Michele: Yeah, when I noticed you’d left “the one that got away” question blank, it made sense because I know you don’t have any lovers that got away. He’s in the kitchen or backyard right now. But then I thought, You do have a lover that got away. With fear and insecurities you let your writing “get away” for many years. Luckily first love never dies and you’ve found each other again.

Stefanie: Not listening to myself and what I really wanted deep down. I have a tendency to place the needs of my partner above my own in relationships, and it has caused me to ignore a lot of pain that I have felt over many years. It took a big wake-up call for me to realize I was repressing my true feelings, and just how depleted my energy was.

Your thoughts on infidelity – one night stand, fling, or affair.

Barbara: The defiler of trust.

Your feelings about the existence of a soulmate.

Barbara: The question of soulmates comes up a lot in conversations with my girls. They see their parents in a long-term relationship and it seems obvious that we’re soulmates. And we would probably even say to them, “Yes, we’re soulmates.” But I get a bit squidgy when I use the word because it sounds so magical. Like lucky happenstance. Like it’s a promise from the gods that on having found each other, these two soulmates will never have any difficulties or challenges. And that’s not true. It can’t be! How do we grow and learn if everything is sweetness and roses? If we’re not questioning on a regular basis where we’re at?

To me, a soulmate is that person who agrees to go on the ride with you, like the marriage vows say, through good and bad. Who drives you wild, drives you crazy, drives you to strive, drives you places. The soulmate stays.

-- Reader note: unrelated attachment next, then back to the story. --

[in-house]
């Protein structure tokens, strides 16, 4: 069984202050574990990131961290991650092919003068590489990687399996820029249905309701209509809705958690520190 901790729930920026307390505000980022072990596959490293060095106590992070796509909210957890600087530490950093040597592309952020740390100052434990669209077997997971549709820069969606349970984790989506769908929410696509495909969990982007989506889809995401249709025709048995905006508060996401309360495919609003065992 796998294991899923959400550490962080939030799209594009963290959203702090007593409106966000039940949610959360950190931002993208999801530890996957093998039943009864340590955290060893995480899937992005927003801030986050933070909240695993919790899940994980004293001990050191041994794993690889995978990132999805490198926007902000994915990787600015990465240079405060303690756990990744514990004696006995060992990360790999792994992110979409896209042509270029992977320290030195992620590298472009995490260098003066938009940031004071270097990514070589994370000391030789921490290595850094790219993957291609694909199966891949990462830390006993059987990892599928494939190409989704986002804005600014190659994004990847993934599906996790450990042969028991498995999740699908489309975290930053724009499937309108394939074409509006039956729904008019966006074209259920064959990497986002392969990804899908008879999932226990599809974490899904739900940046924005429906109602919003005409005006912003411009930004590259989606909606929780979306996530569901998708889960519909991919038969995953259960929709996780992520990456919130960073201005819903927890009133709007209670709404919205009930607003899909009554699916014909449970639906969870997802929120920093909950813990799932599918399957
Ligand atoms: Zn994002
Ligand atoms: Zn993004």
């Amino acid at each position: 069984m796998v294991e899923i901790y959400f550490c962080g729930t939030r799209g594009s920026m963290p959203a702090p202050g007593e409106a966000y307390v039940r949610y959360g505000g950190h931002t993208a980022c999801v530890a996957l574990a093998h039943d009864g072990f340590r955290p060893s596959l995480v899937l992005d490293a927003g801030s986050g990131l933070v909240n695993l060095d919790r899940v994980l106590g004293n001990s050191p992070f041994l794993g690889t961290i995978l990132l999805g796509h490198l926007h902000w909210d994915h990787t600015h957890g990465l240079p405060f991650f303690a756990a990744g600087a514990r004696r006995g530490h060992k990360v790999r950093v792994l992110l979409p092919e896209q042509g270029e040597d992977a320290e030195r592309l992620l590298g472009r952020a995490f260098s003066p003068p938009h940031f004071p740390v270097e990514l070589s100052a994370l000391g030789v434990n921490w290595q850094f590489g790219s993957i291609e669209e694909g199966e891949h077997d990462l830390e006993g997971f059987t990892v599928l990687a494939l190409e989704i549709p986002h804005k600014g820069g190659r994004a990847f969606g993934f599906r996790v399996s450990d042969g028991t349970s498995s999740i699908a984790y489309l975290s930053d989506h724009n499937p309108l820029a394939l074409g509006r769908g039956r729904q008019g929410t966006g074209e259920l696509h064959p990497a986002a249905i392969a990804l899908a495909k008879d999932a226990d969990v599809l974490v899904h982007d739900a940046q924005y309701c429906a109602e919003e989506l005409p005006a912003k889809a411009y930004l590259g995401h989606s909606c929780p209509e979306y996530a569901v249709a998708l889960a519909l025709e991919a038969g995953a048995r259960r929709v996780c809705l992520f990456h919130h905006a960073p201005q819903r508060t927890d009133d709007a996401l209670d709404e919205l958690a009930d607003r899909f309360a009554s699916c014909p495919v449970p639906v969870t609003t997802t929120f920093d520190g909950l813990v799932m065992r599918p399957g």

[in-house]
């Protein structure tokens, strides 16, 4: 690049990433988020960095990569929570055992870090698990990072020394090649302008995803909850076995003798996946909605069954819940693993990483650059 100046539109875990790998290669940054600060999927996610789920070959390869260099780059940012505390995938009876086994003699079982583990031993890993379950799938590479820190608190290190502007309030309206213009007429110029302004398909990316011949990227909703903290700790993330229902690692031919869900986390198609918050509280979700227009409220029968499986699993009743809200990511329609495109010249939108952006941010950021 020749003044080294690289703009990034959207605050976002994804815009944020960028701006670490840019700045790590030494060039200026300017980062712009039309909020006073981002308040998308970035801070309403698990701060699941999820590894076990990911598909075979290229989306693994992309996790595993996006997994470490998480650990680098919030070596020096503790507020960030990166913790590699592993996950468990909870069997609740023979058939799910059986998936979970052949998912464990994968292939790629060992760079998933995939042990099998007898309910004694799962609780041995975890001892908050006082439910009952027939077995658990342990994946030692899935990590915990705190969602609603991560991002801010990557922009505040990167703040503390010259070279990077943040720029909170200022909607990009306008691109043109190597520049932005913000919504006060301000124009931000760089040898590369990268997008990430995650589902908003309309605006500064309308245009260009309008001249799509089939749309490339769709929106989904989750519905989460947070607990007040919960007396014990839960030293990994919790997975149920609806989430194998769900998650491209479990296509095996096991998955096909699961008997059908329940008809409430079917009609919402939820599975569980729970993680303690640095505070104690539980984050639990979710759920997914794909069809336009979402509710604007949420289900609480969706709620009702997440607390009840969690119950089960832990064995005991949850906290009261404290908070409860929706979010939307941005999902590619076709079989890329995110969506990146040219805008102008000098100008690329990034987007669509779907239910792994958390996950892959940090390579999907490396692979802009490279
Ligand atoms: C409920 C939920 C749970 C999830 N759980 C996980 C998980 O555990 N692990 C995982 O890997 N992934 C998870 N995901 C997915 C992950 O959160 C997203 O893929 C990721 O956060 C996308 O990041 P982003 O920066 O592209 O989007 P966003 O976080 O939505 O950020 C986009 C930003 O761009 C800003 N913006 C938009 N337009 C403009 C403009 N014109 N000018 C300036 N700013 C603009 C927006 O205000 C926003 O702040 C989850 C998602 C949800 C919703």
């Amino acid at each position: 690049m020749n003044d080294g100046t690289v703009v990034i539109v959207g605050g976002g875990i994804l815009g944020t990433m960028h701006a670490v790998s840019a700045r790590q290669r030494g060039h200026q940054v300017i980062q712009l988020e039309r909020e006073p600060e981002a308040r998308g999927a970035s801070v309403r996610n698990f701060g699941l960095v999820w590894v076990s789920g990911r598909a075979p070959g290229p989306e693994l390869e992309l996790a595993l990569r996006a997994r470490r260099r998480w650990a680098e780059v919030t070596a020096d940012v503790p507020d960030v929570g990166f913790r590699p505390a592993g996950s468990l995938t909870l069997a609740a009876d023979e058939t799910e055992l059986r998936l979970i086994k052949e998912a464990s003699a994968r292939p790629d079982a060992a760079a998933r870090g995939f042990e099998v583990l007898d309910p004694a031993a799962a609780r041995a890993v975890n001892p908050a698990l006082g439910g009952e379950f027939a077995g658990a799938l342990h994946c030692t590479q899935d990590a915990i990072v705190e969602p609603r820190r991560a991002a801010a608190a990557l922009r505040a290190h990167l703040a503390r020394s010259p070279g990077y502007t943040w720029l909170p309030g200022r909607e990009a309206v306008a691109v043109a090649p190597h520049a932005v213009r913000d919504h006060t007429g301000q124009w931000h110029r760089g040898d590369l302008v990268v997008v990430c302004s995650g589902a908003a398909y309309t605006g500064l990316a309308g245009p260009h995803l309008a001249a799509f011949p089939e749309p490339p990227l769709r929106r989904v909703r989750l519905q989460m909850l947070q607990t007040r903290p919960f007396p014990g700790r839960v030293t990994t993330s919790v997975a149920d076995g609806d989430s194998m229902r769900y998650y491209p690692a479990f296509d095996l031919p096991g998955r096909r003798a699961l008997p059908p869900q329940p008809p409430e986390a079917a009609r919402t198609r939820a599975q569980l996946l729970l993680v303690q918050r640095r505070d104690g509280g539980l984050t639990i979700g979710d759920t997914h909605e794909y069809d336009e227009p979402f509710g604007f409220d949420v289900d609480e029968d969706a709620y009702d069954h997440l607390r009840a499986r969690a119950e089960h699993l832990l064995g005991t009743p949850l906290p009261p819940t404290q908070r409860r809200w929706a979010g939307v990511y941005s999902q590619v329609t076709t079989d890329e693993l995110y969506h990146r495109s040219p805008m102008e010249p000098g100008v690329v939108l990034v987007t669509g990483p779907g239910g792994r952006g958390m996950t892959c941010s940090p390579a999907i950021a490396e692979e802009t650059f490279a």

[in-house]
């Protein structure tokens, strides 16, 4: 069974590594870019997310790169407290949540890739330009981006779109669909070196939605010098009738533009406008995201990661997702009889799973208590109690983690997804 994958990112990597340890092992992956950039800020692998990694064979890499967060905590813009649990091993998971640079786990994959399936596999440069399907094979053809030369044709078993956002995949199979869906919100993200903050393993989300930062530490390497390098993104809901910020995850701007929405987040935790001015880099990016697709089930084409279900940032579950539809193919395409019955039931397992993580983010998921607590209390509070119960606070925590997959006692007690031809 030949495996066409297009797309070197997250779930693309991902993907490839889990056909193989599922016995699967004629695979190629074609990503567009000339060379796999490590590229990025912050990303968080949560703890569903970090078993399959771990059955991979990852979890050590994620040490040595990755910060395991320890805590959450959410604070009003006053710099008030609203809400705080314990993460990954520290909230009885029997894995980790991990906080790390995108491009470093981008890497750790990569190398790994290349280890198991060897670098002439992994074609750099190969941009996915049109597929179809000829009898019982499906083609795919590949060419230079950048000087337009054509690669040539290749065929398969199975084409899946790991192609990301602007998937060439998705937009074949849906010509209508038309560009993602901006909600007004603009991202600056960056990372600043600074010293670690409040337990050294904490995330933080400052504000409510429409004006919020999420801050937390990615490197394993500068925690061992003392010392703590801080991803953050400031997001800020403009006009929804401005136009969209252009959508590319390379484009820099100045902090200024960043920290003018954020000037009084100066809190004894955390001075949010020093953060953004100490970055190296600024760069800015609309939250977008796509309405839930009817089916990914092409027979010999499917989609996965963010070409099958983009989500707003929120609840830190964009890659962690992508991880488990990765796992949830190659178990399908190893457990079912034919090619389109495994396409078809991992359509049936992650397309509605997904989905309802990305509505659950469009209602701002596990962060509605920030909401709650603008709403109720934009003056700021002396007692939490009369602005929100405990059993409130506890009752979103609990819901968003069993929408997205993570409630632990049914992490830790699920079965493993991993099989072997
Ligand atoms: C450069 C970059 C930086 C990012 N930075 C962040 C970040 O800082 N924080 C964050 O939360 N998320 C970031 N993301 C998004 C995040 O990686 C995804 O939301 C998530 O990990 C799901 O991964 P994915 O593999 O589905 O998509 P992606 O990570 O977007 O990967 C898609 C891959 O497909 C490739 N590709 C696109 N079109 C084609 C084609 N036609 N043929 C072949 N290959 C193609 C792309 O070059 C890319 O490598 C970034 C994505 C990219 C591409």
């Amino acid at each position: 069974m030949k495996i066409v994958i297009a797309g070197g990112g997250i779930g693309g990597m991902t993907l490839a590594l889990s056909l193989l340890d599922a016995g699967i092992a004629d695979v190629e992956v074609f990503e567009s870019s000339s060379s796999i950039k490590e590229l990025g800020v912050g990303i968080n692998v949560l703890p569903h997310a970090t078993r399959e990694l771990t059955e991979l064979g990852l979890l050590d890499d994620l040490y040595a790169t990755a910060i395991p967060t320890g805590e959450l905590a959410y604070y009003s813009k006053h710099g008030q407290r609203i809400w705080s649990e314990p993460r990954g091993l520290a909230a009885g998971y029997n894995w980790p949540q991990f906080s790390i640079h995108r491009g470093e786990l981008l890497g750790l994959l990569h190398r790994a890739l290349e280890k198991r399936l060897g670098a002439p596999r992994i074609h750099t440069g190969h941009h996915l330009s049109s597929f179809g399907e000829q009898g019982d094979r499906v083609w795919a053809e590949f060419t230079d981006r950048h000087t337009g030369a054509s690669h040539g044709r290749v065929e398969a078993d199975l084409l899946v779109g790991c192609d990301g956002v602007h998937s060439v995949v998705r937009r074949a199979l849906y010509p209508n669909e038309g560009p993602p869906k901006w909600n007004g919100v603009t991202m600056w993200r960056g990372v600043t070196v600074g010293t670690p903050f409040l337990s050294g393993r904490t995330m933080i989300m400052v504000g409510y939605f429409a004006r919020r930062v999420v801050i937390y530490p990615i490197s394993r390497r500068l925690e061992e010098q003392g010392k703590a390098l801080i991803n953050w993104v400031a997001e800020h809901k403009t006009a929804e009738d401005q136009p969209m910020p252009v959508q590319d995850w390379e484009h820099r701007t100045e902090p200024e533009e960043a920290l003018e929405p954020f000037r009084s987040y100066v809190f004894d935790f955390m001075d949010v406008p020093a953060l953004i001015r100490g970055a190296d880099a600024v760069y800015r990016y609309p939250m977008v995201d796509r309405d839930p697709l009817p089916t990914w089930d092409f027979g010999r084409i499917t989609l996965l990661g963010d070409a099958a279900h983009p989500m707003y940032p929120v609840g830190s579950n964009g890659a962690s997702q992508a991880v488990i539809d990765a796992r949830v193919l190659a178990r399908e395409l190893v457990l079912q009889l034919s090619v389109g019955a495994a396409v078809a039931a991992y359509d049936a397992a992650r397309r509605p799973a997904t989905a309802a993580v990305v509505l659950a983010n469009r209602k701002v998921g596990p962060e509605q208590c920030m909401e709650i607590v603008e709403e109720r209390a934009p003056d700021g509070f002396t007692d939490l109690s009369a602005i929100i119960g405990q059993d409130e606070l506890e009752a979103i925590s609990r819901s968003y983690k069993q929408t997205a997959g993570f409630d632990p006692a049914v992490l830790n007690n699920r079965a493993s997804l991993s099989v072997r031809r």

Michele: I think it can be intimidating to have parents who’ve been together for so long and maintain a loving and healthy relationship. It’s intimidating because so few of my friends have that and they’re often captivated by it. It obviously influences me and my desires to find something similar. I think that kind of connection is a rare and special thing and I see so many benefits within it. But I do believe you can create a soulmate within anyone—friends, parents, lovers—if you are both willing to truly listen to the other person and share your honesty with them.

Your ideal love: madness or redemption?

Barbara: Redemption.

I googled the following phrase because I was so sure I’d recently read it somewhere, and now I can’t find it. So I give credit to someone else, but I write it here for posterity: Love is forgiving each other every day.

Stefanie: Maybe a bit of both? I’d like to think the ideal love would be absolutely wild and still have the ability to release/deliver you.

Your advice on making love last. 

Barbara: Truly see the other; truly listen.

My wonderful improv teacher reminds us that very often when we have conversations with people, we spend the whole time either drafting responses in our heads or just going off in our own world. How can you really hear the other person through all that inner noise? She uses the educational aphorism “listen to learn.” This makes all the difference in every relationship, and is critical to long-lasting love.

Michele: I think a true test to finding someone you really love, and actually enjoying your life and the love that’s in it, is to truly be yourself and relax within yourself. If you’re busy trying to be someone else to please that person then you’ll never really know how you feel and you won’t be able to genuinely enjoy the love that is there.

Barbara: I want to wrap things up on a sweet note. Love is much easier than we make it. It’s our choice to give and feel. Love is the single element that makes life transcendent.

Barbara Radecki is an actor-turned-writer whose debut novel The Darkhouse comes out this fall through Cormorant/DCB.
Stefanie Ayoub is an illustrator and co-Creative Director of Boneset Studio in Toronto whose work has been featured in publications including Vogue Italia, The Walrus, and Fashion Magazine
Michele Ayoub is an artist and filmmaker whose work has been featured in publications and galleries across the world including Vogue Japan, Double Dot Magazine, Rocket Gallery and Vice. (www.micheleayoub.com)